…long, long overdue!
Finally, I got the chance to sort through and upload a bunch of the photos I took during the TA71S Koenigsegg CCGT prototype build.
The build itself wasn’t overly complicated, and everything came together without problem or incident. However, it was done in quite a rush (two identical cars in three days!) in order to be ready in time for the Suzuka 2000 race at SRC-Eindhoven – as a result, it’s definitely not my best work! But, I learnt a lot from dealing with things on such a tight schedule, and the next two that I build will be much cleaner and more detailed.
First, a quick look at the bare shells as delivered from The Area71 Slotcars – above, you can see the improvements to the post-production finishing – from the original CCX (left), to the first prototype in grey primer (centre), and the later production car in white primer (right). The amount of surface preparation required was very small – it’s the smaller details, shut-lines and so on that need attention prior to priming and spraying.
Next up is a shot of the XP2-S Slot.it EVO6 chassis ready to run on oXigen digital for a test session at Eindhoven. My first digital chassis – purely for testing, so those wires wires obviously needed to be shortened and neatened before race day! Everything worked as it needed to, and the only modification necessary was to melt a small hole through the chassis for the chip LED to shine through.
Chassis here is set up with a 0.5mm offset pod. It worked pretty well in testing, but it was clear that there was enough ground clearance to allow a 1.0mm offset pod and get the motor a little closer to the rails.
Here’s a great photo – many of the competitors of the Suzuka 2000 lined up in formation with their team cars, and our own development Koenigsegg CCX, a couple of weeks prior to the race.
…time for some paint
Back in the workshop and it was time for some nice coats of gloss white for the body and some semi-matte black for the two chassis. A very simple paint job requiring no masking!
…and now the decals and details
Big thanks to Fola and the Slotfabrik team for helping me find some of the smaller sponsor decals that were completely foreign to me, and (again!) Colin of C&C Designs for getting them printed and over to me in double-quick time! Because the ‘livery’ is essentially little more than a few small logos, it was actually quite a quick and easy job.
One detail that I’m rather proud of are the brake discs. These were repurposed from an old Scalextric model and backed onto thin lexan so that I could add the (correct!) AP Racing caliper decals. Photo in the gallery above shows the almost-finished product; requiring just a little more trimming before being fitted to the inside face of the wheel inserts.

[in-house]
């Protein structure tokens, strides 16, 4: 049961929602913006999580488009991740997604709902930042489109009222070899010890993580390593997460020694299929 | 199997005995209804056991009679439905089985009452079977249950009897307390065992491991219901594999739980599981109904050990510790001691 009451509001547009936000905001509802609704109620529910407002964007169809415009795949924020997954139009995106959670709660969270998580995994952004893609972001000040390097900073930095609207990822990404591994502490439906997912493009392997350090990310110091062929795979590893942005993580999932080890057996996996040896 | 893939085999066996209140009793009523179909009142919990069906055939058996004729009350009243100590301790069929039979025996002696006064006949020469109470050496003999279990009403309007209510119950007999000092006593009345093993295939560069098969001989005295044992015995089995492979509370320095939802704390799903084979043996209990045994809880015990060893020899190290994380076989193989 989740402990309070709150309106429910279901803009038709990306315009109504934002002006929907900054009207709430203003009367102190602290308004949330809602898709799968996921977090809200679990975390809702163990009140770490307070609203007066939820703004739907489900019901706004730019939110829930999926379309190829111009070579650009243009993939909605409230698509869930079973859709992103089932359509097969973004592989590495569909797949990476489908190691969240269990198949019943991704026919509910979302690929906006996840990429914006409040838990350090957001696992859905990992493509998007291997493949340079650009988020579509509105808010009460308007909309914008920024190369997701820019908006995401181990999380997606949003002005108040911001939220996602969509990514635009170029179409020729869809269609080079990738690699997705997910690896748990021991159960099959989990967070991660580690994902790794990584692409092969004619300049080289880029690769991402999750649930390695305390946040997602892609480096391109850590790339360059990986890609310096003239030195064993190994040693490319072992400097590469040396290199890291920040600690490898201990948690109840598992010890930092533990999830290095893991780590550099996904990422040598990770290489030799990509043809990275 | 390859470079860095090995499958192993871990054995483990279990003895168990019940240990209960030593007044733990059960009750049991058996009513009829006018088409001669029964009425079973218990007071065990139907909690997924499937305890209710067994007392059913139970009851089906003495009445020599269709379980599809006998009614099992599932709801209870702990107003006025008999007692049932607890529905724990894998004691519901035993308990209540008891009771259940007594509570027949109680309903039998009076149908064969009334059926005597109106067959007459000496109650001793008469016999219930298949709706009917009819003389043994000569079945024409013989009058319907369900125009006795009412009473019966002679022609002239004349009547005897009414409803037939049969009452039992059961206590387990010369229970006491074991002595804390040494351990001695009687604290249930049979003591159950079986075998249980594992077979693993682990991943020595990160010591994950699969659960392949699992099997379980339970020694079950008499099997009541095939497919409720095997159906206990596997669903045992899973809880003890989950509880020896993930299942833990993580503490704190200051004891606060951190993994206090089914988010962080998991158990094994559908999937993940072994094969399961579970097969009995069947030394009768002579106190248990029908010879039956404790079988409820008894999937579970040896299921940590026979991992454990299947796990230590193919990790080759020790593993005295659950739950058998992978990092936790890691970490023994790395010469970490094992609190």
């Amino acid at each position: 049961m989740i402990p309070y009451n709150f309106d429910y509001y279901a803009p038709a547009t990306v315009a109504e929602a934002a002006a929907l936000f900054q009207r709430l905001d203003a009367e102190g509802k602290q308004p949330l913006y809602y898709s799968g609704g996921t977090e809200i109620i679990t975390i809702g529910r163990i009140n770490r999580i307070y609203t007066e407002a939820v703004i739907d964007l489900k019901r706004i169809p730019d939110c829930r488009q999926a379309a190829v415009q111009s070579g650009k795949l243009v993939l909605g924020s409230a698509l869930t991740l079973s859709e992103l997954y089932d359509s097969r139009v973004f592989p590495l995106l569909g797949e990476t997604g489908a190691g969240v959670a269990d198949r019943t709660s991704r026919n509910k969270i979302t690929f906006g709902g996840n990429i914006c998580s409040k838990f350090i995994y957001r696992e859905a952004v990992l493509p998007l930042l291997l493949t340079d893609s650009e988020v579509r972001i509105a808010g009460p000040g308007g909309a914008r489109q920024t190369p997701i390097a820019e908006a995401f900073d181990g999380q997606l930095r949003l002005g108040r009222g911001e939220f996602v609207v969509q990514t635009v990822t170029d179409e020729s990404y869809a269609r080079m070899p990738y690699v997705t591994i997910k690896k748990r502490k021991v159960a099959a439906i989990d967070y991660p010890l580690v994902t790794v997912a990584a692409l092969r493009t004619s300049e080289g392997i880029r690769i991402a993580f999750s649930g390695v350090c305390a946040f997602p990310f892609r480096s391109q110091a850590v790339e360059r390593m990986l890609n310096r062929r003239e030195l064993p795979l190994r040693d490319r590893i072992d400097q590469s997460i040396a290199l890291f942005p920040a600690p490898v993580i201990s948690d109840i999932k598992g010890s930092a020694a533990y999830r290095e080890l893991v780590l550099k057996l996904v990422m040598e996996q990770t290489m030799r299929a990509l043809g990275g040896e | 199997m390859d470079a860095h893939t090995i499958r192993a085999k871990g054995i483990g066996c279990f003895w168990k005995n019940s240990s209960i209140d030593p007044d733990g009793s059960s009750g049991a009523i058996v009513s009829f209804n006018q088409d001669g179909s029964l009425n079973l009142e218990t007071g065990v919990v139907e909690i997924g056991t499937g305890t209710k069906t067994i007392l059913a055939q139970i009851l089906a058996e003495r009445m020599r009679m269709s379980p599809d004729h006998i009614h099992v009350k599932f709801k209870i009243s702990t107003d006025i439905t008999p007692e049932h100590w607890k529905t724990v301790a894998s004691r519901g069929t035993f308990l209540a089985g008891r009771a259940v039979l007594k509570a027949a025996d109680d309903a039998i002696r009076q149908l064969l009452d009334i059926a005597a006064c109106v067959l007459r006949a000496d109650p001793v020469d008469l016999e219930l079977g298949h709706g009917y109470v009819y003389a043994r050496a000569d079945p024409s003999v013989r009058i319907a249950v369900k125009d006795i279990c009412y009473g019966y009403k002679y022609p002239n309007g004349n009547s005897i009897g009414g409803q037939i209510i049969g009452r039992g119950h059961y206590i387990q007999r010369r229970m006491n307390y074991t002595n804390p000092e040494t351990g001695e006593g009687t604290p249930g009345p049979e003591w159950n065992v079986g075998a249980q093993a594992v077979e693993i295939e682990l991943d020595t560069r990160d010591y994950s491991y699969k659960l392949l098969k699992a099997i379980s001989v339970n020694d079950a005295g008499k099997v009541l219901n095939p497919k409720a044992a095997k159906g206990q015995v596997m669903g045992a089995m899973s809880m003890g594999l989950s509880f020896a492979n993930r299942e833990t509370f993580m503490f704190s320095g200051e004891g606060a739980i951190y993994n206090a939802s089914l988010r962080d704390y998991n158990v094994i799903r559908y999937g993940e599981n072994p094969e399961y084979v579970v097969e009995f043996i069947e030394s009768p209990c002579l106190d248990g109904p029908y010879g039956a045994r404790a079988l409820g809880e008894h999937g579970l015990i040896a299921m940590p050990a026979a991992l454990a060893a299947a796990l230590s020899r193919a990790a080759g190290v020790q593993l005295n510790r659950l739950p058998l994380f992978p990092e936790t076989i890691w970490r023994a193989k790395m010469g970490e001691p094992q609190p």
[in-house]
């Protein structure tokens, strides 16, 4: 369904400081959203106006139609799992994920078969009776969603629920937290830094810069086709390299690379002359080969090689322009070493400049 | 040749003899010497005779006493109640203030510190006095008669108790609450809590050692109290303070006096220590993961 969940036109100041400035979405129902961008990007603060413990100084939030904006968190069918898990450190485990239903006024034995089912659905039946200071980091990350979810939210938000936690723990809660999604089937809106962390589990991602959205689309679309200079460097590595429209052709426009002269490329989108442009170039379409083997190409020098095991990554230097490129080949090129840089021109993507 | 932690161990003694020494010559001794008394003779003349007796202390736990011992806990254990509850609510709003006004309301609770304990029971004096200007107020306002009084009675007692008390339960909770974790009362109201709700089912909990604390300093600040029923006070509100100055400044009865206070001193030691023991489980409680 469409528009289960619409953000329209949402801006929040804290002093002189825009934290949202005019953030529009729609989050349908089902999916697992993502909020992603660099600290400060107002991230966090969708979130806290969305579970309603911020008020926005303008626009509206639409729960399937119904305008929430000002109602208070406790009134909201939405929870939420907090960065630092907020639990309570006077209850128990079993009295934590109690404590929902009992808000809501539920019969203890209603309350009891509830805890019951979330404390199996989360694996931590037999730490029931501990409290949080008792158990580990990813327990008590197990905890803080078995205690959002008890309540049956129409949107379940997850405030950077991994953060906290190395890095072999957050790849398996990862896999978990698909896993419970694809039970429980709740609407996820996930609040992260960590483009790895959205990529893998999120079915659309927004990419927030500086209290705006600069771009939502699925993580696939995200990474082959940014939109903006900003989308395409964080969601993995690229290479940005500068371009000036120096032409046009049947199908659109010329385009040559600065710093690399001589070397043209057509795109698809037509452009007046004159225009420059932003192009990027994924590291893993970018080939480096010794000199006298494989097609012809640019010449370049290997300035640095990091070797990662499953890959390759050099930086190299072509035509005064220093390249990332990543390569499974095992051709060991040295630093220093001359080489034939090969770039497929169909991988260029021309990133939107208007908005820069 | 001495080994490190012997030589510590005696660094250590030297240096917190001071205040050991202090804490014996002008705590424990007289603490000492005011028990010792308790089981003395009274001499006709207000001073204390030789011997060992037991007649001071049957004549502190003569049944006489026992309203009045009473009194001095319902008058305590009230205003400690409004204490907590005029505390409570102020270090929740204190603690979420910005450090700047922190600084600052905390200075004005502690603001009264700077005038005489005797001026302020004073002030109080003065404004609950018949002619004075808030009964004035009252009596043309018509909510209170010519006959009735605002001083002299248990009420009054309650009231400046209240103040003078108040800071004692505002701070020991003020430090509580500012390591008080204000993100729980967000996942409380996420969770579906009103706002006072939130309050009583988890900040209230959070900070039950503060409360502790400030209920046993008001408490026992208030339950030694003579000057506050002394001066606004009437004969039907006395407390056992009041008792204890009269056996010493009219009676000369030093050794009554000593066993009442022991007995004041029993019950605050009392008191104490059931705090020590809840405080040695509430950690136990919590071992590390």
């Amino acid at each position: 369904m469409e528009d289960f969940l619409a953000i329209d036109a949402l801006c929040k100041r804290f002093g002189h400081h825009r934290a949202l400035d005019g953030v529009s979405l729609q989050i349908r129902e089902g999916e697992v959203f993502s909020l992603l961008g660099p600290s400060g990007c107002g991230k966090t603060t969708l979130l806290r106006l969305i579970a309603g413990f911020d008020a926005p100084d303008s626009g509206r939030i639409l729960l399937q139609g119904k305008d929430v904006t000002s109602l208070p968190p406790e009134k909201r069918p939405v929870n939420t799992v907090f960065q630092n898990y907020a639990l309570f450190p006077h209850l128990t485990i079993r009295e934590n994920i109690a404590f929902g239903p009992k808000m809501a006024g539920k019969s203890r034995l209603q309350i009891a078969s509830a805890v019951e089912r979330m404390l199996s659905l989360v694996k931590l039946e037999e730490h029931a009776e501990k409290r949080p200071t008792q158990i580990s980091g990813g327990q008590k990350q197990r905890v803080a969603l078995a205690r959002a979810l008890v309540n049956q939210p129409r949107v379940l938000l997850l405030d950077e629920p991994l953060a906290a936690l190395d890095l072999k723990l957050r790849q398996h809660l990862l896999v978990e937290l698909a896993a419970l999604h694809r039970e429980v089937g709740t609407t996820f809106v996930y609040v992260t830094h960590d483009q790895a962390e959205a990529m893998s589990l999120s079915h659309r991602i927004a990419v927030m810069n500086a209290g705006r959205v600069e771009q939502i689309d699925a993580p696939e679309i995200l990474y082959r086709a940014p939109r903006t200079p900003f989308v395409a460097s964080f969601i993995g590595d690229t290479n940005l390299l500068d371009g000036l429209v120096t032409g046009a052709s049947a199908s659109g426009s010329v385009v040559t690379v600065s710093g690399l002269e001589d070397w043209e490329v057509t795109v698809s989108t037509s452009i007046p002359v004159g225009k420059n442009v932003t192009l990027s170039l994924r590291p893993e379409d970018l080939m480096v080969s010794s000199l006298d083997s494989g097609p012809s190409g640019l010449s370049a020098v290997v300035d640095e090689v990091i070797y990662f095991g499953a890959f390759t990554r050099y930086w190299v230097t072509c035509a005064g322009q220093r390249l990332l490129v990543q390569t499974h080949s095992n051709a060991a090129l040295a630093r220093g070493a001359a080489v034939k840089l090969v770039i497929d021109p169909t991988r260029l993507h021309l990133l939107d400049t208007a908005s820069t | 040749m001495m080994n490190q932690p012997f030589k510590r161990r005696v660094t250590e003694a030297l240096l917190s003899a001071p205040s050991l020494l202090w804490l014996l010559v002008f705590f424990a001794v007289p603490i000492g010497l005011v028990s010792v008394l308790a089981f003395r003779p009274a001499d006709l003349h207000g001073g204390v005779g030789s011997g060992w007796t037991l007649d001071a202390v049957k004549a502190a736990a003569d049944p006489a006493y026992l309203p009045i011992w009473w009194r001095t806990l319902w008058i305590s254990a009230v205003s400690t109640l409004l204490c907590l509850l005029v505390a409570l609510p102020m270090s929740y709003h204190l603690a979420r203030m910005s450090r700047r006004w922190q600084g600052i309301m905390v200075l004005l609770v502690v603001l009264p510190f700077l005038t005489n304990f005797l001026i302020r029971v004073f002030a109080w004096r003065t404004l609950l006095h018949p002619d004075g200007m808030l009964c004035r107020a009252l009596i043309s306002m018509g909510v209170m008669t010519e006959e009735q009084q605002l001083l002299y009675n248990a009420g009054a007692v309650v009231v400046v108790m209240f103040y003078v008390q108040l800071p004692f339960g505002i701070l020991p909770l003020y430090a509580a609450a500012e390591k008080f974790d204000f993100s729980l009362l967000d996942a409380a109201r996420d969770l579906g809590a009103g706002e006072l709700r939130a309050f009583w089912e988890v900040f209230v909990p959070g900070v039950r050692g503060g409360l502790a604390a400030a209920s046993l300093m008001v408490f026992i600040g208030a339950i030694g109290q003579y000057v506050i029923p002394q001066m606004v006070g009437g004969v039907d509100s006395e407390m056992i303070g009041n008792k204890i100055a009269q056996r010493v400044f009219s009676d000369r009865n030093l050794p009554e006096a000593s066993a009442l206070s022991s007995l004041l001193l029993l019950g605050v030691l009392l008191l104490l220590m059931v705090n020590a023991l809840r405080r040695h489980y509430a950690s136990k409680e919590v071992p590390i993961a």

The final touches really gave the car a much more realistic look – first, I masked off the paintwork and quickly blacked-out the window surrounds and headlight areas with a permanent marker. Fitting the windows was tricky, but not as difficult as I had initially feared. The front screen is pre-cut, but always wants to spring flat – so, holding it in a curve and heating it gently with a hair-drier, I was able to bend it permanently into a shape that sat more snugly against the leading edge of the roof. It was secured with a combination of special double-sided tape (the stuff used in mobile phone screen repairs) and clear canope glue. Next time I do a screen, I will first mask off the areas that I need to keep clean… easier than removing gluey fingerprints after having done the fitting!
Tiny laser-cut discs of mirror-finish plastic are provided to detail the headlights and rear lights. These were very easy to fit into the shaped recesses, a little canope glue secured them neatly before the headlight covers were fitted. The larger centre headlights were not fitted, as the recesses needed to be drilled through to mount the light kit LEDs.
Last up were the Michelin tyre decals. They lend a more authentic, race-car look – but, without being varnished over, I’m not confident about how long these will actually stay put during race conditions. Time will tell!
Finally, my favourite photo showing my favourite detail on the finished car – recessed wheel inserts, brake discs and tyre decals. If the clothes make the man, then the wheels make the car! Given a little more time, I’d have done a bit of extra work to sharpen up the inserts – but, considering the short time I had to get everything ready, I’m chuffed with the result. I learned a lot and will definitely be able to make an ever better job of the next two builds.
So, it comes as quite a disappointment to report that, like the original Koenigsegg CCGT, this 1:32 version never got to race in anger – albeit for a different reason. I fell ill in the final week before the race and, on doctors orders, was signed off of work for a few days and told “not to do any driving… scale or otherwise!”. Hugely frustrating. But, as I was reminded at the time by racers more experienced than myself, there are certain things that should always be given to take priority over a slot race.
Anyway, that’s the story of the first TA71S Koenigsegg CCGT build – comments welcome!
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